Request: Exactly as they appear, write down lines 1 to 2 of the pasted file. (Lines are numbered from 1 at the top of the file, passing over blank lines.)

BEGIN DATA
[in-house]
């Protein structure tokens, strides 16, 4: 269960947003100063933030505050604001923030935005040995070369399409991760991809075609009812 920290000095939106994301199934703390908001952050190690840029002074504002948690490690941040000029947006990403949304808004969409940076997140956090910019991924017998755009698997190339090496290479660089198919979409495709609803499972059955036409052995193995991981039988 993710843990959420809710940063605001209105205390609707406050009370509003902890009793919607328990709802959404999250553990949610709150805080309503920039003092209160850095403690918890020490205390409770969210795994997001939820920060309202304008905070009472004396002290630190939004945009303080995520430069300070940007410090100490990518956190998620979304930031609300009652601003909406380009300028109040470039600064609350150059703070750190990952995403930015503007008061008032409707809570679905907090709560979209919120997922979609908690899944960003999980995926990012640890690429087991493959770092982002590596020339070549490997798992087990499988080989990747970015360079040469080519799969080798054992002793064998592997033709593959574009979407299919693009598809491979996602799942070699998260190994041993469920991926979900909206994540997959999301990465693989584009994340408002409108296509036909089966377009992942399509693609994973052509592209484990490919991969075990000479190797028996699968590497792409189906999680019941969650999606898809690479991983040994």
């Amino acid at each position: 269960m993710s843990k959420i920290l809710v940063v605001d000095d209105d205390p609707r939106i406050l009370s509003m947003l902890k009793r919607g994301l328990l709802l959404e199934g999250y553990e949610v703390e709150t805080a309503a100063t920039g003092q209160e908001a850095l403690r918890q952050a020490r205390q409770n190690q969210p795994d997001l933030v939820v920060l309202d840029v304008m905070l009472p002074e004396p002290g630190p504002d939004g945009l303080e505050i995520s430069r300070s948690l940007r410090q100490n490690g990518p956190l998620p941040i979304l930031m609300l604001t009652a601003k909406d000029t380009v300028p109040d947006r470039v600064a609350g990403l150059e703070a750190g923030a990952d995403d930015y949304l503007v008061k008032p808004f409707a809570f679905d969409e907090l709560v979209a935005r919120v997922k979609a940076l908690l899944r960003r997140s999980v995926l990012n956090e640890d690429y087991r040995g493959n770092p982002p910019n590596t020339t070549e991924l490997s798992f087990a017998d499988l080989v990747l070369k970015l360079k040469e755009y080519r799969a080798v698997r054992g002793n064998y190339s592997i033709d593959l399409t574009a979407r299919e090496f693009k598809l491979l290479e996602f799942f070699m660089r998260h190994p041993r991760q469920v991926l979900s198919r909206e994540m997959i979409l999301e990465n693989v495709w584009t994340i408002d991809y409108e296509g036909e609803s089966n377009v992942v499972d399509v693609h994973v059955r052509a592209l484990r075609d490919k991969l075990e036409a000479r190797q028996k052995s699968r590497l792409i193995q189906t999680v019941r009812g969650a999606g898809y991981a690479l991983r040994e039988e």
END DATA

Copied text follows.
[in-house]
């Protein structure tokens, strides 16, 4: 269960947003100063933030505050604001923030935005040995070369399409991760991809075609009812 920290000095939106994301199934703390908001952050190690840029002074504002948690490690941040000029947006990403949304808004969409940076997140956090910019991924017998755009698997190339090496290479660089198919979409495709609803499972059955036409052995193995991981039988 993710843990959420809710940063605001209105205390609707406050009370509003902890009793919607328990709802959404999250553990949610709150805080309503920039003092209160850095403690918890020490205390409770969210795994997001939820920060309202304008905070009472004396002290630190939004945009303080995520430069300070940007410090100490990518956190998620979304930031609300009652601003909406380009300028109040470039600064609350150059703070750190990952995403930015503007008061008032409707809570679905907090709560979209919120997922979609908690899944960003999980995926990012640890690429087991493959770092982002590596020339070549490997798992087990499988080989990747970015360079040469080519799969080798054992002793064998592997033709593959574009979407299919693009598809491979996602799942070699998260190994041993469920991926979900909206994540997959999301990465693989584009994340408002409108296509036909089966377009992942399509693609994973052509592209484990490919991969075990000479190797028996699968590497792409189906999680019941969650999606898809690479991983040994």